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‘instant ancestors’

Toronto. In the late 1960s and early 1970s when camera collecting took off, a subset of collectors included photos in their collection. I think it was a bit random at the beginning, then collectors realized cased images like daguerreotypes and ambrotypes were one off. And more complicated to create. As a result collectors considered such old prints far more valuable.

With glass plate and later film negatives, many prints could be made from one negative  giving credence to the saying, ‘cheaper by the dozen’. In time collectors realized that good clear prints were worth more than faded prints. Prints of famous people or by famous studios (eg Notman, Southworth & Hawes, etc) were more valuable. Size and rarity also added value.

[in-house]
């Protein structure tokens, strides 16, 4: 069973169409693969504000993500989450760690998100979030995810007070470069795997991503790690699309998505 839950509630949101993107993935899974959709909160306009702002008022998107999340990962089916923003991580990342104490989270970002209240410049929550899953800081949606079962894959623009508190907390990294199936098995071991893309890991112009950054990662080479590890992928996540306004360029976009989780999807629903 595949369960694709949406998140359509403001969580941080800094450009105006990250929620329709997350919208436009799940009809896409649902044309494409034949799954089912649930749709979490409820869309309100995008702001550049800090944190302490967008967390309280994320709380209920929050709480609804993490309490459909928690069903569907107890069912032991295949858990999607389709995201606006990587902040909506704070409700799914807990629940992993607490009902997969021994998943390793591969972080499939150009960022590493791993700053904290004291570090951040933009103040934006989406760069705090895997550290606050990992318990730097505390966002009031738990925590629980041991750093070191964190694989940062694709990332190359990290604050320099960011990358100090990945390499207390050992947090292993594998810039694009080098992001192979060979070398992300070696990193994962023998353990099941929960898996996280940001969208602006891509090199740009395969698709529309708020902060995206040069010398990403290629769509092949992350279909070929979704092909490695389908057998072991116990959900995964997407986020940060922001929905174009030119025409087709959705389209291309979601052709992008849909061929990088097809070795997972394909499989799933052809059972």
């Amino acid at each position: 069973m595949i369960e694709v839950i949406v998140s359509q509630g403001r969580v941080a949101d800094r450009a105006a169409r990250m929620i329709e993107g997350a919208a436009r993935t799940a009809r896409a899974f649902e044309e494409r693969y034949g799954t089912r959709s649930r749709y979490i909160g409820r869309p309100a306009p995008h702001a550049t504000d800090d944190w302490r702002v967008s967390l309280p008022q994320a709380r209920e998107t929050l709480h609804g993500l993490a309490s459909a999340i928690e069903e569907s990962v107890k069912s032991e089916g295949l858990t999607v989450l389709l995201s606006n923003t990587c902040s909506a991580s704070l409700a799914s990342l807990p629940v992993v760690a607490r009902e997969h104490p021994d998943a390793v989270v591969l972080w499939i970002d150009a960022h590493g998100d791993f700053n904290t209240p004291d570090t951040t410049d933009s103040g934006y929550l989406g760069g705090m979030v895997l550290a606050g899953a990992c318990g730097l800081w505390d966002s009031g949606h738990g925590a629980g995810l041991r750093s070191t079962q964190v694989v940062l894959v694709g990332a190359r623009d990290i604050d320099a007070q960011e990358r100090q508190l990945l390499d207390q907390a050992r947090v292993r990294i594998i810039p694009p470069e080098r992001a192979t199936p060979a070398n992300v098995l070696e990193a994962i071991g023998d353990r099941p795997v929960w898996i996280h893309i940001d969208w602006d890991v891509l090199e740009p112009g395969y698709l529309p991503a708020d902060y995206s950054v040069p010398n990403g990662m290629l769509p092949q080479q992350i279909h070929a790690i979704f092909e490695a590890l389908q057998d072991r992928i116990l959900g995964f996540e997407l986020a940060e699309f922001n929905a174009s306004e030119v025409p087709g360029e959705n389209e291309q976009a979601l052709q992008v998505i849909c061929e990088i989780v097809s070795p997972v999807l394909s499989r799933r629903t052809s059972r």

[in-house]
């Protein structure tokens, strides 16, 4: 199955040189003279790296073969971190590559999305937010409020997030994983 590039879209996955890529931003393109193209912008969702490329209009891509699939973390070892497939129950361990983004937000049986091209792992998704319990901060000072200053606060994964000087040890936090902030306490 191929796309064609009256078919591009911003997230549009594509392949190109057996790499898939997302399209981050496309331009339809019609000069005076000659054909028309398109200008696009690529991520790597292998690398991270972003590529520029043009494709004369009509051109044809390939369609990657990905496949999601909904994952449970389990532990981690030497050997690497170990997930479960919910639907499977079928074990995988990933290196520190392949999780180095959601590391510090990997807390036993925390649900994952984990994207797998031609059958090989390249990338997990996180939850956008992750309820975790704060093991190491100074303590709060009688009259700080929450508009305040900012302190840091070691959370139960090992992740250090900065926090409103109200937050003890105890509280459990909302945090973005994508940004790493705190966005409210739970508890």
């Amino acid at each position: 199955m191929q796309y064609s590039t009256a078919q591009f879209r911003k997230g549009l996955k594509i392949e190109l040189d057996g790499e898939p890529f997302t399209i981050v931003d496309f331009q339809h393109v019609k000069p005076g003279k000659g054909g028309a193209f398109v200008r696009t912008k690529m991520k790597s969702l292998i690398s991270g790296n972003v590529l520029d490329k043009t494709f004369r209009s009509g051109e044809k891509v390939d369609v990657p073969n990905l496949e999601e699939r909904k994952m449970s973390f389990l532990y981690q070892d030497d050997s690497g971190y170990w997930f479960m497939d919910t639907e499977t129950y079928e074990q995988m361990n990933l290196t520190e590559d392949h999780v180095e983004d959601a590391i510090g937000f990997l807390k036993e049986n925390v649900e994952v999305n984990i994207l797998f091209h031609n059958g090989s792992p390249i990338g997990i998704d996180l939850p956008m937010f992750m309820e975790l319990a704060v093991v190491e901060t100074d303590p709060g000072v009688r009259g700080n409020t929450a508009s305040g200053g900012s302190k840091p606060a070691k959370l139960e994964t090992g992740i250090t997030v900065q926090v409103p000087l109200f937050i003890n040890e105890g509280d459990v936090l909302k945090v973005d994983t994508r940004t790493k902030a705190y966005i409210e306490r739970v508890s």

The vast majority of prints were studio portraits so work scenes and outdoor scenes became more valuable than a run of the mill portrait. Some collectors chose only certain processes like the beautiful (even today) carbo process with its rich blacks, or well taken and printed stereo cards.

The folks in the photo at upper left are from a lot in the recent Port Colborne auction. A few decades ago, we used to joke that people buying such portraits could gain some ‘instant ancestors’. Today we know better and value these photos as a snap shot into history.

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